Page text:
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Dalai Lama offers words of wisdom about happiness

By Barbara Brooks on April 22, 2008

042208dalailamaCommentsICON.jpgNearly 5,000 people streamed into Hamilton, across Colgate’s campus, and into Sanford Fieldhouse to hear His Holiness the 14th Dalai Lama speak about happiness — that illusive quality that all human beings want, yet find so hard to achieve.

Before beginning, he removed his shoes and arranged himself slowly in a cross-legged position in the oversized crimson leather chair that was made for the occasion.

Despite the audience’s palpable eagerness for words of wisdom, he quipped that the chair was so comfortable he’d like to “sit without talk.”

But talk he did, in an engaging and straightforward way; about how inner peace, compassion, and truth are necessary for happiness. He implored his audience to “please think more about those inner values.”

The Dalai Lama speaks about happiness during his appearance before nearly 5,000 people at Colgate’s Sanford Fieldhouse.  SEE MORE PHOTOS HERE. (Photo by Susan Kahn)

He said, “We pay too much concern to material things and neglect our inner resources.”

The Dalai Lama, who has lived in exile from Tibet since 1959, emphasizes that all people possess the ability to achieve happiness and a meaningful life, but the key to realizing that goal is self-knowledge.


Sights and sounds from public appearance

Video of the Dalai Lama’s complete speech

Watch the archived webcast of appearance

Reaction to visit

Photos of the visit.

• See more stories, video, and photos on this Dalai Lama webpage.

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The 90-minute talk and Q&A session was sponsored by the university’s Global Leaders Lecture Series, which is funded by the Colgate Parents’ and Grandparents’ Fund.

To accommodate the overwhelming demand, the lecture also was streamed live on the Internet.

Though his visit to Hamilton drew nearly 200 protesters, the Dalai Lama’s infectious humility and undogmatic approach won over his audience.

“Every sentient being has the same right to live without suffering. Based on the law of causality,” he said, “we need to think seriously about the causes of happiness. Good result, happy result, entirely depends on good action, constructive action.”

Compassion, he said, begins when a baby receives nourishment from his mother’s milk. “When warm-heartedness takes seed, it can transform to unlimited, unbiased compassion, not based on other’s attitudes. That feeling can even extend toward one’s enemy.”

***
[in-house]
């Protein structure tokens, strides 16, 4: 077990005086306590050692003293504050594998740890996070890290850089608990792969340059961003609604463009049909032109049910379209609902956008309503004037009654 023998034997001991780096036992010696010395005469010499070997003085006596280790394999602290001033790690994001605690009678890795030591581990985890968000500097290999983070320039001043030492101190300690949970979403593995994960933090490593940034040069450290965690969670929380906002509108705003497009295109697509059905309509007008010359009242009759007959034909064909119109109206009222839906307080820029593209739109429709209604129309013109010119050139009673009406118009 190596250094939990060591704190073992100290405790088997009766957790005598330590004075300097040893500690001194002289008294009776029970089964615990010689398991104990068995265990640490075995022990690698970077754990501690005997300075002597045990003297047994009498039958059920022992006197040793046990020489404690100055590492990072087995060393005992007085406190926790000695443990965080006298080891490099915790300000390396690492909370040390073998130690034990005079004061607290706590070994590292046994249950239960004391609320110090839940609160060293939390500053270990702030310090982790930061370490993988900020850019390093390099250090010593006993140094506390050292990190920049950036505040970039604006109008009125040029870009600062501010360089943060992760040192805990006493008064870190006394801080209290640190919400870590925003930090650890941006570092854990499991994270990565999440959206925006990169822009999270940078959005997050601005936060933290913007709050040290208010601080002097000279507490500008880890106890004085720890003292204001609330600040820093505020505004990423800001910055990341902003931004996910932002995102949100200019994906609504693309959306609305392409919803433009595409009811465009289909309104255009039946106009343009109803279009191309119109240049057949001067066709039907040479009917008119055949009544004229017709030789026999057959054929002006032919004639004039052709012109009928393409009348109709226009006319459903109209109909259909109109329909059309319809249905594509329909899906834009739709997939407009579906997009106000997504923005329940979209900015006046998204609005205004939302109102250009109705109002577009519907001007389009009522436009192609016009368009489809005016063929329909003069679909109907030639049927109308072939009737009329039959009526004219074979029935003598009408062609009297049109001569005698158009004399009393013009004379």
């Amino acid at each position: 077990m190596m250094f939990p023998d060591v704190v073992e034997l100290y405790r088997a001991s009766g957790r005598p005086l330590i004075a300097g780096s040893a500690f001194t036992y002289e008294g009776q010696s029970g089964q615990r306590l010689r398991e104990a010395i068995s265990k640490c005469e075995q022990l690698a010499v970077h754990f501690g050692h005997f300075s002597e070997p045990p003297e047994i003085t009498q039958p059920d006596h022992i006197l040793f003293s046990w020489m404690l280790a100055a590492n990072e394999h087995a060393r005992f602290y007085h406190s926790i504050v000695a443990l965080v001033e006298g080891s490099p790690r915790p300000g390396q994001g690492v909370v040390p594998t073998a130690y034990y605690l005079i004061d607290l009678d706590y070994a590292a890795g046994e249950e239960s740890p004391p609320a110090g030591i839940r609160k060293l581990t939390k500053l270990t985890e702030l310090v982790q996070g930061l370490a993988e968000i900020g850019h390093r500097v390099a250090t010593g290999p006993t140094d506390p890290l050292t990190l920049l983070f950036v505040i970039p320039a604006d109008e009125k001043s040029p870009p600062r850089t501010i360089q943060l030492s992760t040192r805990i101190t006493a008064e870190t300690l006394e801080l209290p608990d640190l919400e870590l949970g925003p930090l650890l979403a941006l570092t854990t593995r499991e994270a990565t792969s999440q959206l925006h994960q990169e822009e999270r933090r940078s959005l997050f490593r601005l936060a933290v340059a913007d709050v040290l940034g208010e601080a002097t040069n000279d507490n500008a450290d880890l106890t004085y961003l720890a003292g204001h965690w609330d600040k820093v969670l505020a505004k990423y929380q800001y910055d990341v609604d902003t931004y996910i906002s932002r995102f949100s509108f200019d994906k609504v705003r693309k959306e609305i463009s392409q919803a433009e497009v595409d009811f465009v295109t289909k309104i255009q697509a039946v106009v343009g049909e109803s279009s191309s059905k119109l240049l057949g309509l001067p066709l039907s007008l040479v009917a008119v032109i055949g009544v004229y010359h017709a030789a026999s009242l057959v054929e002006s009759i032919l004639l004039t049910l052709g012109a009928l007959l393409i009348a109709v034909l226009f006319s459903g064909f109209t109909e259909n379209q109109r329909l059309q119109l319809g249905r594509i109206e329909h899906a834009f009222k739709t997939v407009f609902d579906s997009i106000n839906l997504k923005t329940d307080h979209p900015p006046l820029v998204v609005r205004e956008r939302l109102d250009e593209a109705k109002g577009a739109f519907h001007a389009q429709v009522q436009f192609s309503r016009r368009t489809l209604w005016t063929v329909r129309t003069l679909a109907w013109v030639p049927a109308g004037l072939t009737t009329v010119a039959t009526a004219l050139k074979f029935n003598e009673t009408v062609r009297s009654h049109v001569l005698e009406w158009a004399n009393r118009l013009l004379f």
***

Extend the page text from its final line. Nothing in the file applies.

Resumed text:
Later he made the point even more simply: “Loving kindness is the strongest antidote to anger.”

At 73 years old, the Dalai Lama credited his own peace of mind with his ability to maintain physical health. His day, he said, begins at 3:30 a.m. and includes eight or nine hours of sleep.

“Peace of mind brings nice sleep.”

Tomorrow the Dalai Lama will hold two panel discussions for small groups of students and faculty: “A Dialogue on Science and Religion,” and “The Moral and Spiritual Power of Religion and the University.”


  • The Rev. Jim Kellaway '72 said:

    It was a true pilgrimage for me to travel to Colgate to see His Holiness, the Dalai Lama. My own studies, 36 years ago, in Buddhism, came streaming back to me, and my own faith as a Christian and as an Episcopal priest were strengthened. I was also able to meet two Tibetan Buddhist monks from the monastery in Ithaca as we gathered back in the parking area on Whitnall Field. They knew the monk who has been teaching my son at Hobart College to create a Buddhist sand mandala, which I saw later in the week prior to its reverent destruction. How much we westerners could grow if we lived out even some of the Buddhist belief that all things are impermanent.

  • Beverly Choltco-Devlin said:

    I thank Colgate University, The Parents and Grandparents group who funded the lecture, Mr. Ho and everyone else who made this amazing event possible. Yesterday was one of the most moving, incredible days of my life. It has been a dream of mine for the last 15 years to be in the presence of and hear the wisdom of His Holiness the 14th Dalai Lama. I am a resident of the town of Hamilton and not really affiliated with Colgate in any way. To open this event to the community at no charge was so in keeping with the spirit of giving to others, compassion and loving kindness that the Dalai Lama encourages. Thank you from the depth of my heart and soul to each and every person at Colgate and the Colgate bookstore who helped me achieve my dream.

  • Ted Vaill said:

    I am a Colgate graduate (Class of 1962) and I have met the Dalai Lama, and he is a genuine, humane, compassionate man, who is venerated by his followers in Tibet and around the world. I have been to Tibet five times, and his picture is in every home, unless the Chinese find it and confiscate it.
    His message should be listened to by more of our world leaders.

  • Jonathan said:

    I was able to bring brilliant HS students to this phenomenal lecture. My students appreciated his argument for hope, rooted in determination of choosing optimism. Another moment that grabbed their attention was when His Holiness made the contention that one should not teach their faith unless they were asked. The lecture was a once in a lifetime experience, and more importantly, a life altering catalyst to view the world in a more engagingly happy way!